What Is Non-Profit Accounting?

Non-profit accountants deal with finances and monetary regulations for non-profit organizations. Keep reading to learn more about what non-profit accounting involves and the education you'll need to work in this career field. Schools offering Accounting degrees can also be found in these popular choices.

Understanding Non-Profit Accounting

Non-profit accounting involves the design and implementation of a system for documenting and evaluating financial conditions and transactions of non-profit organizations. Non-profits are organizations that distribute their income to achieving their goals. They may be staffed with volunteers and paid workers.

Non-profit organizations in the U.S., including community organizations, churches, child daycare centers, colleges and universities, are typically tax-exempt. These organizations often solicit donations, contributions and government grants, and thus are subject to scrutiny by the Internal Revenue Service (IRS). Non-profit organizations need accountants to balance their books and comply with IRS regulations.

Important Facts About Non-Profit Accounting

Median Salary (2018) $70,500 (for all accountants and auditors)
Job Outlook (2016-2026) 10% growth (for all accountants and auditors)
Professional Certification Certified Nonprofit Accounting Professional (CNAP)
Similar Occupations Bookkeeping, accounting, and auditing clerks; budget analysts; cost estimators; financial analysts; personal financial advisors; tax examiners and collectors

Source: U.S. Bureau of Labor Statistics

Non-Profit Management

The federal government has stringent requirements exclusive to non-profits that are not related to the reporting required by commercial firms. Although tax-exempt organizations may enlist the assistance of non-profit accounting experts to prepare their financial reports, the primary responsibility for financial statements still lies in the hands of the non-profits' management team. If you are a professional working in non-profit management, you'd need to have an understanding of not-for-profit accounting elements and reporting protocols, as well as a clear financial picture of the organization you work for, including knowledge of the following:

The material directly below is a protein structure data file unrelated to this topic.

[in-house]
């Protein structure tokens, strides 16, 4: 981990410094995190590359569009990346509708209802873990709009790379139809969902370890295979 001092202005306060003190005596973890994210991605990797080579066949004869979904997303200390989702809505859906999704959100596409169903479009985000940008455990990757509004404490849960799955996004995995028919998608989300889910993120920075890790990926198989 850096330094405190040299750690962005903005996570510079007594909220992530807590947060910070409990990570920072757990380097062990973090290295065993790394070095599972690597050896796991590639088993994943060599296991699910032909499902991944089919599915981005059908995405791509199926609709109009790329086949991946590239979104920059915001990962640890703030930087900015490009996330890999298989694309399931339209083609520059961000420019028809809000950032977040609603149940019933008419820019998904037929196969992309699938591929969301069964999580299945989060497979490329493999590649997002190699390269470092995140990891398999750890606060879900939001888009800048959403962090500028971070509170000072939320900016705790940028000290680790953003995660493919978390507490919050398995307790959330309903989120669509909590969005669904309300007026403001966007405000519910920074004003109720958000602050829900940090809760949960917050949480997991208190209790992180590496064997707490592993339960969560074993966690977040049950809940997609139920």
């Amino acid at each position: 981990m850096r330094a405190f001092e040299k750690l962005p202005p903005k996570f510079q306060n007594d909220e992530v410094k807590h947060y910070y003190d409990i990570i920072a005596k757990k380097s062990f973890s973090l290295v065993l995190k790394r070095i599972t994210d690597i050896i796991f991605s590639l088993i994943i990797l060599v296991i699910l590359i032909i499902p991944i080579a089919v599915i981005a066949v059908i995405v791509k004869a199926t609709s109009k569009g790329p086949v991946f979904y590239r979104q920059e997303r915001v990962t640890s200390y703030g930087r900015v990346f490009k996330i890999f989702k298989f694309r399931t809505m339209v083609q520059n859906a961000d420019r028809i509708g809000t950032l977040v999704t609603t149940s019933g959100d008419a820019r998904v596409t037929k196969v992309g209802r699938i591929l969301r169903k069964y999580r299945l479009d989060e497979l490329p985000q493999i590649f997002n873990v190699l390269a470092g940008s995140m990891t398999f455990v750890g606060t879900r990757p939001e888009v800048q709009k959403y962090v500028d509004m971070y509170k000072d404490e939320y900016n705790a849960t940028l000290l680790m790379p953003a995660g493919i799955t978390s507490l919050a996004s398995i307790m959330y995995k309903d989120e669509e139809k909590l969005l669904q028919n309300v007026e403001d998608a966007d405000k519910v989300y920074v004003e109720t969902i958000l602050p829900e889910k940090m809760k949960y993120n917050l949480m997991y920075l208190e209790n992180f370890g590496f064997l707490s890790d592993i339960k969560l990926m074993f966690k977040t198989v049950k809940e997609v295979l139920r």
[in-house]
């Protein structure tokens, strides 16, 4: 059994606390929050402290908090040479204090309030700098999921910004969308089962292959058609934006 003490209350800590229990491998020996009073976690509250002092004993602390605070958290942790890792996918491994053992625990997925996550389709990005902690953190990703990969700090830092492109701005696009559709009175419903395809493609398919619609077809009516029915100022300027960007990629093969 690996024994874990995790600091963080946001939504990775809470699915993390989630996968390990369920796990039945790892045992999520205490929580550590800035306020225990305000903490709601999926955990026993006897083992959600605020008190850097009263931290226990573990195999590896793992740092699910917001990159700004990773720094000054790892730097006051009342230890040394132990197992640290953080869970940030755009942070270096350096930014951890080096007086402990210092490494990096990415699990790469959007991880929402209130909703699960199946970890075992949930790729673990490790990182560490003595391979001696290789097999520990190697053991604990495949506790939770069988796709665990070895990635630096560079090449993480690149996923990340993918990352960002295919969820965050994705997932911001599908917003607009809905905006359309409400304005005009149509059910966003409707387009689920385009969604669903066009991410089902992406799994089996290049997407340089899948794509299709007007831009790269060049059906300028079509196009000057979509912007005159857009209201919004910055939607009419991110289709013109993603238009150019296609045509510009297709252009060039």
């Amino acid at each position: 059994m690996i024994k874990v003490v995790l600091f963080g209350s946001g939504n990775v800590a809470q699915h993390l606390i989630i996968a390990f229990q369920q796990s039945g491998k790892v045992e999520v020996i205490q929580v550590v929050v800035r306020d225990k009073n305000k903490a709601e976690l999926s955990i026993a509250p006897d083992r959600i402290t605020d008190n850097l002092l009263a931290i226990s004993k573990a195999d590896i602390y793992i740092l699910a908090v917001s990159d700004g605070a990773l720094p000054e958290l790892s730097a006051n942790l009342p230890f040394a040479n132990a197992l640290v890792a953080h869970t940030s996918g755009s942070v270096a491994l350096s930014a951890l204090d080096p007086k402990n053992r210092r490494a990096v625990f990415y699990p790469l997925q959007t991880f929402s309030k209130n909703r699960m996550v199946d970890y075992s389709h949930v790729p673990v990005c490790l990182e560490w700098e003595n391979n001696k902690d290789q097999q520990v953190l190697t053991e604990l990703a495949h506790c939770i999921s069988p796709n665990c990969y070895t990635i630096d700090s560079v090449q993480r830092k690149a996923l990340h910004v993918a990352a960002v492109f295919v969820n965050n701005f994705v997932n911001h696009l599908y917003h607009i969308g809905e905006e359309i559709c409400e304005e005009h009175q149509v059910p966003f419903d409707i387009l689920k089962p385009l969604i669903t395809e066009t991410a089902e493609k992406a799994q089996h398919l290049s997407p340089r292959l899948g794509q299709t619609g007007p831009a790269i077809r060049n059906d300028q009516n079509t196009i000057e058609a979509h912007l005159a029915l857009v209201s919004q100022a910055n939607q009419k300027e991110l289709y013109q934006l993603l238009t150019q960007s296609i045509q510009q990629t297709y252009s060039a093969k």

• Non-profit organization laws
  • Generally accepted accounting principles (GAAP)
  • Basic financial statements
  • Revenues and expenses
  • Investments
  • Reporting and measuring results

Education Options

It is important for non-profit managers, accountants and board members to have the most accurate and up-to-date knowledge of operating and reporting requirements for non-profit and tax-exempt organizations. Whether you are currently working for a non-profit organization or looking to find an entry-level job in a non-profit, you may wish to pursue a bachelor's degree in a related field, such as accounting and financial services or business administration - non-profit management. These programs can provide you with fundamental business principles, non-profit accounting principles and tax regulation compliance, often touching on course topics such as the following:

  • Financial accounting
  • Managerial accounting
  • Business law
  • Grant writing and administration
  • Nonprofit financial management
  • Business management
  • Microeconomics
  • Non-profit law

To continue researching, browse degree options below for course curriculum, prerequisites and financial aid information. Or, learn more about the subject by reading the related articles below:

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